Author Dave Dolak provides this succinct definition:  Commodity products are largely undifferentiated products that offer little or no perceived differences between competitive offerings.

Yet, consider the creativity spawned by the ubiquitous hamburger – so many variations on the same idea that excite consumers every day.

This is top-of-mind for me because I just learned about a hamburger chain called Bareburger, which opened a restaurant in Edgewater, NJ.

It got me thinking.  There seems to be an endless amount of brand concept, product development and overall food establishment new business activity across the country, built around hamburgers.

Obviously, the challenge is to create meaningful differences or reasons to buy.  Build the news or make new news out of existing products.

So, if you’re running a commodity business, tasked with marketing a commodity product, or just in need of some new business ideas, be encouraged.  Draw inspiration from USA hamburger chains. Continue reading

Sports Branding: Time to Say Goodbye to the NFL Redskins.

Is it time for the NFL’s Washington Redskins to change their name?

A Native American organization says yes, and has mounted an aggressive marketing campaign to see it happen.

Let’s look at five key aspects to this story:

  1. Derogatory Term.  It’s not hard to understand that a National Football League team called the “Redskins” is offensive to Native Americans.
  2. Incredible Commissioner.  The NFL commissioner’s letter to Congress suspends reality.
  3. Strong Marketing.  The advertising campaign is clever.
  4. Insensitive Owner.  The team’s owner ought to be more diplomatic in his public comments.
  5. Brand Management Implications.  The name has been used for 80 years, but is it a good brand management decision going forward?

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Norfolk Southern Taps Consumer Marketing Playbook for B2B Success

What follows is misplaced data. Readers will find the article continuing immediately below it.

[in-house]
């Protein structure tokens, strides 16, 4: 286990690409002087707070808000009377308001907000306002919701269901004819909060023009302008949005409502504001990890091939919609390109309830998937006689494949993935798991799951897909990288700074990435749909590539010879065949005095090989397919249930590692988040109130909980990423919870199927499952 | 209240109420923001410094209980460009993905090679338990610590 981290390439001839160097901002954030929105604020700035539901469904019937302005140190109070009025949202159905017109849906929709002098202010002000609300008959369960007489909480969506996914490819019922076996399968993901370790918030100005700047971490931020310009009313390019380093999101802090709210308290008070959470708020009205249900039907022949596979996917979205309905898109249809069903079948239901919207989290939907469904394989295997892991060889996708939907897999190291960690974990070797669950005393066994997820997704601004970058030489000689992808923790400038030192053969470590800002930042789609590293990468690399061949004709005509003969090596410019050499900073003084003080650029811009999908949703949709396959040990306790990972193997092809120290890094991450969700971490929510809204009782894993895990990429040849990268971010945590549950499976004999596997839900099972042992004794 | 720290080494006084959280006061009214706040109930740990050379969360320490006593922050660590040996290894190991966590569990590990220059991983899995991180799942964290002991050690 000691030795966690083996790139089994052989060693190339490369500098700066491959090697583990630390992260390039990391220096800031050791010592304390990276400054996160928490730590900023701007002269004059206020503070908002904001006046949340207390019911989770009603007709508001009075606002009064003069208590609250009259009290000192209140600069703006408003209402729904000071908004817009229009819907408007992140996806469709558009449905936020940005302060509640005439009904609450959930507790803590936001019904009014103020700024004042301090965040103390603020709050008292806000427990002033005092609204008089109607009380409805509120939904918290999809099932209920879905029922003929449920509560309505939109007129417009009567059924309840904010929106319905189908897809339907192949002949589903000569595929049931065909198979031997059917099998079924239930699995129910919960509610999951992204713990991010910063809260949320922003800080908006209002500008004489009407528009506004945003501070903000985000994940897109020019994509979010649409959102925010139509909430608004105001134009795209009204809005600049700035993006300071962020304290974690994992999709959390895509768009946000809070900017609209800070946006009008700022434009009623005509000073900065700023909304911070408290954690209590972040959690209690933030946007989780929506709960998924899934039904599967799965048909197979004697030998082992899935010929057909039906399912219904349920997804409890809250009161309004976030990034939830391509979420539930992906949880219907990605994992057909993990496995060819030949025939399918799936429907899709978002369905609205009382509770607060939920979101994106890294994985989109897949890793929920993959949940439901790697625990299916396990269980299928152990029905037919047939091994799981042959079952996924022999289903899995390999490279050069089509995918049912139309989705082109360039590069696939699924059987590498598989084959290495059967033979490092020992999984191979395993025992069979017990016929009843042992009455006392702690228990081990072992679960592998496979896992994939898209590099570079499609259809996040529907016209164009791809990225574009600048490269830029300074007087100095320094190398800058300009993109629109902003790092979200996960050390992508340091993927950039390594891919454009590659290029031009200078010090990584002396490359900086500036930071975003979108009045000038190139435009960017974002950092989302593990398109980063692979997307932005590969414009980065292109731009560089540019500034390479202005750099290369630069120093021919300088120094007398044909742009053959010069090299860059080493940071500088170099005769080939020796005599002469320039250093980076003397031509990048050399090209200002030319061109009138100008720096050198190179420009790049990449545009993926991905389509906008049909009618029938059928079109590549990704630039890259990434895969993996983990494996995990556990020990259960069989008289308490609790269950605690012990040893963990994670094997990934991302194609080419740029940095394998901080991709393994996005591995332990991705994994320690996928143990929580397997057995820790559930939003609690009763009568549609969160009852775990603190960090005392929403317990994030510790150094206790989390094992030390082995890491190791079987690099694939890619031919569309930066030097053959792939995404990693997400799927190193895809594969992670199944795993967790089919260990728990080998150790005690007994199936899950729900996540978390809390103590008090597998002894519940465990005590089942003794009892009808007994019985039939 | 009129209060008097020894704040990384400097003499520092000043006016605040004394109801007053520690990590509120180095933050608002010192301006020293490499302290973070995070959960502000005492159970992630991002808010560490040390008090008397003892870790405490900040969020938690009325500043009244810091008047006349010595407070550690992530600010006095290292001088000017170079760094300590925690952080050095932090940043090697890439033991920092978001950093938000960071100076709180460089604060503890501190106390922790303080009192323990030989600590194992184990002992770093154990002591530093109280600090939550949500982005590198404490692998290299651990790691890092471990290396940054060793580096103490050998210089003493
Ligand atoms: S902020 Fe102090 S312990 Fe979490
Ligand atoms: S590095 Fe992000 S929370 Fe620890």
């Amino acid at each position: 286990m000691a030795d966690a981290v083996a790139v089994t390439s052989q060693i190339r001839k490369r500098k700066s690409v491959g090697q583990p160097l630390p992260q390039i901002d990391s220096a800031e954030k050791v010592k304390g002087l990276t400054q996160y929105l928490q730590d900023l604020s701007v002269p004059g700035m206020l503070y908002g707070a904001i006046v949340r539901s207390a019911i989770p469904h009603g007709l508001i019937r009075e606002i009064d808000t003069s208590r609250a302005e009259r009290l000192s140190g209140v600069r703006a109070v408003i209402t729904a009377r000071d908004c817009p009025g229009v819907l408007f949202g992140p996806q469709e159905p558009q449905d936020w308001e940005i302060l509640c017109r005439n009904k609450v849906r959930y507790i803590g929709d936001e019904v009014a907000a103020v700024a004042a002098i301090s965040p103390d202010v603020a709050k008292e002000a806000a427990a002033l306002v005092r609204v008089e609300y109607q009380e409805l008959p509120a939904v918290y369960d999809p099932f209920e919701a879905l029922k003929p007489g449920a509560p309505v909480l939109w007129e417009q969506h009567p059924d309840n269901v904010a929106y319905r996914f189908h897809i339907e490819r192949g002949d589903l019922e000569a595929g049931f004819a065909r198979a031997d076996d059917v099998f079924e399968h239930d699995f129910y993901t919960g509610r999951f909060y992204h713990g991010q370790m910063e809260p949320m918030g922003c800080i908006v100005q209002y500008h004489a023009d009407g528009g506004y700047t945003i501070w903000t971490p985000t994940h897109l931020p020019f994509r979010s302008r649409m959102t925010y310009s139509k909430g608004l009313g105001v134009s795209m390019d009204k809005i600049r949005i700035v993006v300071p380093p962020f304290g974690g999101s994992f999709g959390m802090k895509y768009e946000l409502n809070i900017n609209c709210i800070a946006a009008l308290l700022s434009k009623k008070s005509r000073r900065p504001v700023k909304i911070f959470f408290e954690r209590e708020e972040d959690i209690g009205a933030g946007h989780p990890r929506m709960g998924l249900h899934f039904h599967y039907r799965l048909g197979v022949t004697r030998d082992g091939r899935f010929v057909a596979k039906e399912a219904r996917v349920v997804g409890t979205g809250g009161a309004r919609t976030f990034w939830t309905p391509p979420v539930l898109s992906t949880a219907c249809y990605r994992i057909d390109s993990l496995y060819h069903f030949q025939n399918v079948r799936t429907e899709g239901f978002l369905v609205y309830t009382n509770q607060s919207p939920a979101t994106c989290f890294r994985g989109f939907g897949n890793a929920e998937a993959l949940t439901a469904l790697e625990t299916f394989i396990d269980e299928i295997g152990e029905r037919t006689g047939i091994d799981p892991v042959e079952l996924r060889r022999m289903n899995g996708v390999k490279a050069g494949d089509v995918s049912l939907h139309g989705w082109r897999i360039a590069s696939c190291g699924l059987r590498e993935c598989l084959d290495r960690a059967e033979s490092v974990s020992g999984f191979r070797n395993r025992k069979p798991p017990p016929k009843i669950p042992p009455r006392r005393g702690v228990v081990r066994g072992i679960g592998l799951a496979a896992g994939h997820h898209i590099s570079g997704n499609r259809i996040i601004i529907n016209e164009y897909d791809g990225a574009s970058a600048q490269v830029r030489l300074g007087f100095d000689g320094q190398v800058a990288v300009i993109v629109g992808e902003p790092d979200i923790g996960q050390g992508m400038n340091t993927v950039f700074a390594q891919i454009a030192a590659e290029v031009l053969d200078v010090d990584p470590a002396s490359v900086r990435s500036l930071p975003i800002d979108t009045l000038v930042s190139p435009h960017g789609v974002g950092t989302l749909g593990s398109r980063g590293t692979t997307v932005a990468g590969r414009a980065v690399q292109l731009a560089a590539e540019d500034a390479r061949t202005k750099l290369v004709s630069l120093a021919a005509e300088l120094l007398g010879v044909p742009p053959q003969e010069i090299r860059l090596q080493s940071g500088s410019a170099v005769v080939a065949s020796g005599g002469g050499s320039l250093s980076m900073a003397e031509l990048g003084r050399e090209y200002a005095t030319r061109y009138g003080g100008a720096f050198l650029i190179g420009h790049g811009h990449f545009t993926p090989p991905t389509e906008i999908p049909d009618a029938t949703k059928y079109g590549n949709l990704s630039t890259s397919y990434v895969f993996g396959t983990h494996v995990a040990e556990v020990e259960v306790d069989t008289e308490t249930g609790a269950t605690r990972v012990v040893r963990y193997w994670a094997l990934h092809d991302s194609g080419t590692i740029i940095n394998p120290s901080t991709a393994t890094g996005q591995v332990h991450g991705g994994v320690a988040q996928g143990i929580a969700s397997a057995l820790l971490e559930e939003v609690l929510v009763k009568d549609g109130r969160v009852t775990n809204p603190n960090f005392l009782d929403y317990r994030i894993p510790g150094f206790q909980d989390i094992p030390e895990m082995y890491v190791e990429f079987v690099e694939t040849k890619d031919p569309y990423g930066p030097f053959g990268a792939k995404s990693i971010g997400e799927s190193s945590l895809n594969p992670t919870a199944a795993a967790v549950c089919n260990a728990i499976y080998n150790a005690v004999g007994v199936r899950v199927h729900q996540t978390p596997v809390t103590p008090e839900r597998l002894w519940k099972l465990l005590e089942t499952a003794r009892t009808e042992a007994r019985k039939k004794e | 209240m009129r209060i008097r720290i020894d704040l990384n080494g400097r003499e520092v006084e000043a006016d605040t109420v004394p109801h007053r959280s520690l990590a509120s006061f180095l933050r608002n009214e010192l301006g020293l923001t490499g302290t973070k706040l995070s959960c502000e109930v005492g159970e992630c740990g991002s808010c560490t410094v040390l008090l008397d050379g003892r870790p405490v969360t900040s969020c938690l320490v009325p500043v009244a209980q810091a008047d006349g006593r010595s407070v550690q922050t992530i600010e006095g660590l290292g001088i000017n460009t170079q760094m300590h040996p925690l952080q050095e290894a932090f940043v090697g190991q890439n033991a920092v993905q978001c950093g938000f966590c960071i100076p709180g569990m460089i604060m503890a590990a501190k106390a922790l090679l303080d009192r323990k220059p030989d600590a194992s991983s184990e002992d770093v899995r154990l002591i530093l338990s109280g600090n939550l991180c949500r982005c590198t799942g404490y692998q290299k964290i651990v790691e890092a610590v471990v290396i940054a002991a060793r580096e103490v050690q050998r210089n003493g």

Even industrial marketers can utilize consumer marketing tactics to get their message out.

The latest example is transportation company Norfolk Southern.  If you’ve watched any television during the past two months, you still might be humming their song “What’s Your Function?”

Since being hired in 2010, the marketing challenge for Norfolk Southern’s agency RP3 has been to turn an industrial brand into a magnet brand.  Previous work was built off the tagline:  “One line, infinite possibilities.”

The overarching message this year is that “trains connect us all.”

Specifically, the new ad is designed to “remind everyone how Norfolk Southern connects businesses, creates jobs, and keeps the economy moving.”  That’s bold. Continue reading

Retailer Sundown One Fights the Big Guys with Pizza and Beer

When you compete against “big box” retailers such as Best Buy and Walmart, you need a clever way to win.

Especially if you’re a one-store, “little guy” electronics retailer.

Sundown One, located in Central Illinois, has found the formula.

The company has put together a nice marketing mix to carve out a distinctive brand image and personality, featuring:

  • Information-based advertising, themed with modest humor and featuring the owner/operators; plus
  • Comfortable, in-store special event product demonstrations.

(Disclosure – I’m a satisfied former customer who’s on his own with this marketing commentary.)

Here’s the postcard for their June 2013 event:

Sundown One - Card FrontSundown One - Card Back Continue reading